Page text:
The problem is, after two full years of participation I've made just six purchases from Groupon. Only two of these purchases saved me a significant amount of money. One merchant still hasn't delivered my goods. You might say, fulfilling orders is the responsibility of the merchant not Groupon; but I suspect what pushed the merchant's order fulfillment team over the edge was having to process a large number of Groupon orders that had the same expiration date.
Two years means over 700 emails from Groupon have entered my inbox. The hit rate is less than 1%. It's not worth my time, so I have unsubscribed. The clear inference is that Groupon's business model doesn't make sense for most merchants, even on a one-shot basis.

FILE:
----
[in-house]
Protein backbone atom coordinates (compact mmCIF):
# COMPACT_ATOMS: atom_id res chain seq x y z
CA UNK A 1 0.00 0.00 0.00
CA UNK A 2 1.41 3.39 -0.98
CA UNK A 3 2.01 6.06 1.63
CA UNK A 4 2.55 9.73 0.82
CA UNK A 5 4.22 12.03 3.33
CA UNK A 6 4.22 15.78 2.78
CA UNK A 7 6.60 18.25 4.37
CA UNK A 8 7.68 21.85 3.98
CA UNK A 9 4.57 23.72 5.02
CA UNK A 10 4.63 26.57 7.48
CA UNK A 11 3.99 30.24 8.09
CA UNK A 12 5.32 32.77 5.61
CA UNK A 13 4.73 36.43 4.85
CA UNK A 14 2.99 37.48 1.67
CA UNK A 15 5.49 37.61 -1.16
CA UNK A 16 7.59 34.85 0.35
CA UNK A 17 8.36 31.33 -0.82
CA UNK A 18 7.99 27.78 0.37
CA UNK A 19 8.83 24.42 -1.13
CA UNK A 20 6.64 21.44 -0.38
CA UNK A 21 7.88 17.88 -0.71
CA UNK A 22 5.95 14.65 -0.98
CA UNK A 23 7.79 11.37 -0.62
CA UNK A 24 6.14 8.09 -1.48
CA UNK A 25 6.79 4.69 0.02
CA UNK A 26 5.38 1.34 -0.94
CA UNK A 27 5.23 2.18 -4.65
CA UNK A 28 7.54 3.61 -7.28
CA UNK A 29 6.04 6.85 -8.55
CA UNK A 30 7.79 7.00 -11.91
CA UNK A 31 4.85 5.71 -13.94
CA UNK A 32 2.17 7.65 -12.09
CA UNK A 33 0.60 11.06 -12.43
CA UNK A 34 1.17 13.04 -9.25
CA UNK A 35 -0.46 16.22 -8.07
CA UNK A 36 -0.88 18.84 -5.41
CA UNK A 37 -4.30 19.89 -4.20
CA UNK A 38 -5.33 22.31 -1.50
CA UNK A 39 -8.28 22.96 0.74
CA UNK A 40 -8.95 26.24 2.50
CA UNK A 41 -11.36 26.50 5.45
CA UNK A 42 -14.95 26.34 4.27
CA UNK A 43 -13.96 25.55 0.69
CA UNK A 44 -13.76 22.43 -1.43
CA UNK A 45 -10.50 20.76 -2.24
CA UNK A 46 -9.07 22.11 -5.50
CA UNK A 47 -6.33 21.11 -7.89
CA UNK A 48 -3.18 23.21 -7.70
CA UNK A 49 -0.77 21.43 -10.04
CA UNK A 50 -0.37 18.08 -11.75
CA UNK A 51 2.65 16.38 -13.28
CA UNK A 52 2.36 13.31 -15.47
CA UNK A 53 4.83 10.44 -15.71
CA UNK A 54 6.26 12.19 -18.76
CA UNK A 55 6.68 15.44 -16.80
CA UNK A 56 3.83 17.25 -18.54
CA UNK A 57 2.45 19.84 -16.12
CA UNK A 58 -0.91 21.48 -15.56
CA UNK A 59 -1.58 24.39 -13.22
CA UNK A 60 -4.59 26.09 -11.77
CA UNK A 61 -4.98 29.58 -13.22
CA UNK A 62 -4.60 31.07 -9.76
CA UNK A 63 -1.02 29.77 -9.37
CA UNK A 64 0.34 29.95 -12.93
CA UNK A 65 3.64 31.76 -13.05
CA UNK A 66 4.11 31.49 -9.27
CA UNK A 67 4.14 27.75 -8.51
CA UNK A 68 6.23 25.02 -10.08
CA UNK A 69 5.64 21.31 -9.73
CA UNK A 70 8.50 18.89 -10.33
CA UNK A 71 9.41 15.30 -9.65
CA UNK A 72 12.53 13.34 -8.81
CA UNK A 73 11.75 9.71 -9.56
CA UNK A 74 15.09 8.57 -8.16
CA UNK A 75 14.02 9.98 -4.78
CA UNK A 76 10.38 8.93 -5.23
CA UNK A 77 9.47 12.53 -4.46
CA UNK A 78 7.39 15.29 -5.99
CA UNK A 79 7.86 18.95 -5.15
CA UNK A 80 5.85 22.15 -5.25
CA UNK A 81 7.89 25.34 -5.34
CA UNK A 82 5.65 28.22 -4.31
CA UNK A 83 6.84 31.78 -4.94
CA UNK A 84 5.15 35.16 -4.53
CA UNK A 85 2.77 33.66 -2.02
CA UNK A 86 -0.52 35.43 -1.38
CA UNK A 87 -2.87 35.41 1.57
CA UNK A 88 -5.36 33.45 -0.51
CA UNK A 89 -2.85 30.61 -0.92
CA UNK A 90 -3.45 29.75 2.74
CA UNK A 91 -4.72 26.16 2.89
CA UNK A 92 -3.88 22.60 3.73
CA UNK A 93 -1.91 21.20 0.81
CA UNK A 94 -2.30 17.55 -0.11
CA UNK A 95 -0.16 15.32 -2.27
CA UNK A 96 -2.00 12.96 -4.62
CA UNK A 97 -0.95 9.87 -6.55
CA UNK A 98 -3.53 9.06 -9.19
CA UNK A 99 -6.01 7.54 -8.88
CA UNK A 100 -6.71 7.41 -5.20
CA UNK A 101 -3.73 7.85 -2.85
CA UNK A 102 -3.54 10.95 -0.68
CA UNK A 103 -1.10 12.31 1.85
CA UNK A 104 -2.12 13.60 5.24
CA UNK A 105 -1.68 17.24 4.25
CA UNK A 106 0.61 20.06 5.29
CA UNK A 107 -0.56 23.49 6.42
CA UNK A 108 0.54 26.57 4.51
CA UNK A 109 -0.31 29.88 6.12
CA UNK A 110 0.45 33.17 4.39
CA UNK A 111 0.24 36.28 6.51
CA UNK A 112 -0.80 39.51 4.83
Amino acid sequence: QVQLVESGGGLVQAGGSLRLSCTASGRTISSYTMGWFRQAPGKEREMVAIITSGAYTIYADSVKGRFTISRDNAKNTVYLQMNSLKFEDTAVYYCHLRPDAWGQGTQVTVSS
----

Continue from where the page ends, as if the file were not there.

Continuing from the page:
From a business perspective, Groupon has been doing poorly. It IPO'd in November 2011, and the stock price has fallen 87% from its peak. One reason: Groupon's accounting, which has often been inaccurate. It's been a problem since the beginning.
Wall Street, of course, doesn't care about the decline of Groupon post-IPO. Morgan Stanley, Goldman Sachs, and Credit Suisse got their money from the IPO up-front -- as they did from Facebook's IPO. Friends, never forget that Wall Street is always trying to sell you something. Buying it might not be in your best interest.
I still get daily emails from Woot (now a subsidiary of Amazon), but I've begun to question those too.